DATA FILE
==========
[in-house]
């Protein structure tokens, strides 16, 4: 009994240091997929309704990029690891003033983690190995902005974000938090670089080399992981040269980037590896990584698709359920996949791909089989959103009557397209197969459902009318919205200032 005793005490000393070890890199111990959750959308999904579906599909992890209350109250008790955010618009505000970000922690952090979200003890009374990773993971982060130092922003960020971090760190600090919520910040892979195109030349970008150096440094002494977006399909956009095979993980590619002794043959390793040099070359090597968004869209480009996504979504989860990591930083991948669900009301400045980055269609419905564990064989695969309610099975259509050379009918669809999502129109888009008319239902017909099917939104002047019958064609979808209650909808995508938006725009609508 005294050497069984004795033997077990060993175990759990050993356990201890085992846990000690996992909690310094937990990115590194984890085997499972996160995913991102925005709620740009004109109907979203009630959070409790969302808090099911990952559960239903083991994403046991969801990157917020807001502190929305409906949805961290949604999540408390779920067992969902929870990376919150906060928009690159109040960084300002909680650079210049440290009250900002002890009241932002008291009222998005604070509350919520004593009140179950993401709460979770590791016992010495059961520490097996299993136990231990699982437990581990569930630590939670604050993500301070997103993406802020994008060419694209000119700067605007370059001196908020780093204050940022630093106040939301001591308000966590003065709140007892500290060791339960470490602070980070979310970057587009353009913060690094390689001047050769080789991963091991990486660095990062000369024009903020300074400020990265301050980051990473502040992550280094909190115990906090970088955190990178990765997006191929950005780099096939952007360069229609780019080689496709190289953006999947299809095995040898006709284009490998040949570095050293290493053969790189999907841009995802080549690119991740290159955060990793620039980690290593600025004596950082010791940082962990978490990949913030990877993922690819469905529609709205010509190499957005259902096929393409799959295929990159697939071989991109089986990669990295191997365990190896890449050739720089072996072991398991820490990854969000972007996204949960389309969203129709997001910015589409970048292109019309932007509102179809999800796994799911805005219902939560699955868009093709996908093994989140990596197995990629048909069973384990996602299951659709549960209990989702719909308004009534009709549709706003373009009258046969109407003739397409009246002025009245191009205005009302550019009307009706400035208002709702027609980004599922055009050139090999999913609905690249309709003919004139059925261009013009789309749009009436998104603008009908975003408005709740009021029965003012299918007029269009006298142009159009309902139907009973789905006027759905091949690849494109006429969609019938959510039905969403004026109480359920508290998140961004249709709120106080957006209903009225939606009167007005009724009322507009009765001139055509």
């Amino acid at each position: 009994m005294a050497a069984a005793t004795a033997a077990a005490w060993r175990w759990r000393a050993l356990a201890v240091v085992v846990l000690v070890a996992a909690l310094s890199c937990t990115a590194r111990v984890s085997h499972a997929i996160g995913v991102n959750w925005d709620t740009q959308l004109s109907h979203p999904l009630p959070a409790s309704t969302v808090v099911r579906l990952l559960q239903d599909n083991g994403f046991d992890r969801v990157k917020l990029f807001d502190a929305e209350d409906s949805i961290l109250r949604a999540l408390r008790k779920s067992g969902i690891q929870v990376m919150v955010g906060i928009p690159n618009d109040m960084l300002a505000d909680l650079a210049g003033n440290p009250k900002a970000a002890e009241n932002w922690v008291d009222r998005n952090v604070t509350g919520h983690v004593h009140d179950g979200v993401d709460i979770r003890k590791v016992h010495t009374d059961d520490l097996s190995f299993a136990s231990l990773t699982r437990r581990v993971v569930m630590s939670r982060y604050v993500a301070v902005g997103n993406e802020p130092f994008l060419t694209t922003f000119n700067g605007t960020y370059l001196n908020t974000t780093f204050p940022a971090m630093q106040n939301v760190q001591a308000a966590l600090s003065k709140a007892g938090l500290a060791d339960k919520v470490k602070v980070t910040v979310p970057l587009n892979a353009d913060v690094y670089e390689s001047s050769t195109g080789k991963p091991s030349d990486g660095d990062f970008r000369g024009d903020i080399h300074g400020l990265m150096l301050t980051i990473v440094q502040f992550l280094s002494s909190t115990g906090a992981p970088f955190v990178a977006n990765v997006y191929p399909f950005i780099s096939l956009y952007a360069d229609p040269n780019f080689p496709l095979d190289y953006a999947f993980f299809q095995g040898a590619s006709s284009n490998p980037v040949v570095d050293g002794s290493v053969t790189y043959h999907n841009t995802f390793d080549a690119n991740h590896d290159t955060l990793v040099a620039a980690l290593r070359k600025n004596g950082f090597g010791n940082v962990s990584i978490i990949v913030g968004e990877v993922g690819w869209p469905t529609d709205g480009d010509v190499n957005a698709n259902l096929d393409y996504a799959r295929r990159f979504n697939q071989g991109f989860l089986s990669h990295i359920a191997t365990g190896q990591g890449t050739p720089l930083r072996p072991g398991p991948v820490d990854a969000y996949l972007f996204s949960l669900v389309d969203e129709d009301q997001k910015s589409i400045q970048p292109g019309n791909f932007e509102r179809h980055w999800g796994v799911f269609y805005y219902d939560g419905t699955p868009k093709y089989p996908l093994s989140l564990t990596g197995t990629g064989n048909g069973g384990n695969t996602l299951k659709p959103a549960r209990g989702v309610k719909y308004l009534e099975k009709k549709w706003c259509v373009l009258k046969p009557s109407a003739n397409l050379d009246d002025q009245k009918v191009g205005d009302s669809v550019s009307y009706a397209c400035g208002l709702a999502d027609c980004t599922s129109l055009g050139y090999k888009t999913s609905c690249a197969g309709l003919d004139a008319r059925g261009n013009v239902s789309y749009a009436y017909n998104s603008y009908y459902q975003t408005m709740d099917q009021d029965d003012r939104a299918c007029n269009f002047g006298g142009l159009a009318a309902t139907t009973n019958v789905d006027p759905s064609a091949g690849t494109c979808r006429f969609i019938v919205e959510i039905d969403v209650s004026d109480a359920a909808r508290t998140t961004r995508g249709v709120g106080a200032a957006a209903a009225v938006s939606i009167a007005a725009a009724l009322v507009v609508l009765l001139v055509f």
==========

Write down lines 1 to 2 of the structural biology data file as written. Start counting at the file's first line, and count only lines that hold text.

[in-house]
């Protein structure tokens, strides 16, 4: 009994240091997929309704990029690891003033983690190995902005974000938090670089080399992981040269980037590896990584698709359920996949791909089989959103009557397209197969459902009318919205200032 005793005490000393070890890199111990959750959308999904579906599909992890209350109250008790955010618009505000970000922690952090979200003890009374990773993971982060130092922003960020971090760190600090919520910040892979195109030349970008150096440094002494977006399909956009095979993980590619002794043959390793040099070359090597968004869209480009996504979504989860990591930083991948669900009301400045980055269609419905564990064989695969309610099975259509050379009918669809999502129109888009008319239902017909099917939104002047019958064609979808209650909808995508938006725009609508 005294050497069984004795033997077990060993175990759990050993356990201890085992846990000690996992909690310094937990990115590194984890085997499972996160995913991102925005709620740009004109109907979203009630959070409790969302808090099911990952559960239903083991994403046991969801990157917020807001502190929305409906949805961290949604999540408390779920067992969902929870990376919150906060928009690159109040960084300002909680650079210049440290009250900002002890009241932002008291009222998005604070509350919520004593009140179950993401709460979770590791016992010495059961520490097996299993136990231990699982437990581990569930630590939670604050993500301070997103993406802020994008060419694209000119700067605007370059001196908020780093204050940022630093106040939301001591308000966590003065709140007892500290060791339960470490602070980070979310970057587009353009913060690094390689001047050769080789991963091991990486660095990062000369024009903020300074400020990265301050980051990473502040992550280094909190115990906090970088955190990178990765997006191929950005780099096939952007360069229609780019080689496709190289953006999947299809095995040898006709284009490998040949570095050293290493053969790189999907841009995802080549690119991740290159955060990793620039980690290593600025004596950082010791940082962990978490990949913030990877993922690819469905529609709205010509190499957005259902096929393409799959295929990159697939071989991109089986990669990295191997365990190896890449050739720089072996072991398991820490990854969000972007996204949960389309969203129709997001910015589409970048292109019309932007509102179809999800796994799911805005219902939560699955868009093709996908093994989140990596197995990629048909069973384990996602299951659709549960209990989702719909308004009534009709549709706003373009009258046969109407003739397409009246002025009245191009205005009302550019009307009706400035208002709702027609980004599922055009050139090999999913609905690249309709003919004139059925261009013009789309749009009436998104603008009908975003408005709740009021029965003012299918007029269009006298142009159009309902139907009973789905006027759905091949690849494109006429969609019938959510039905969403004026109480359920508290998140961004249709709120106080957006209903009225939606009167007005009724009322507009009765001139055509």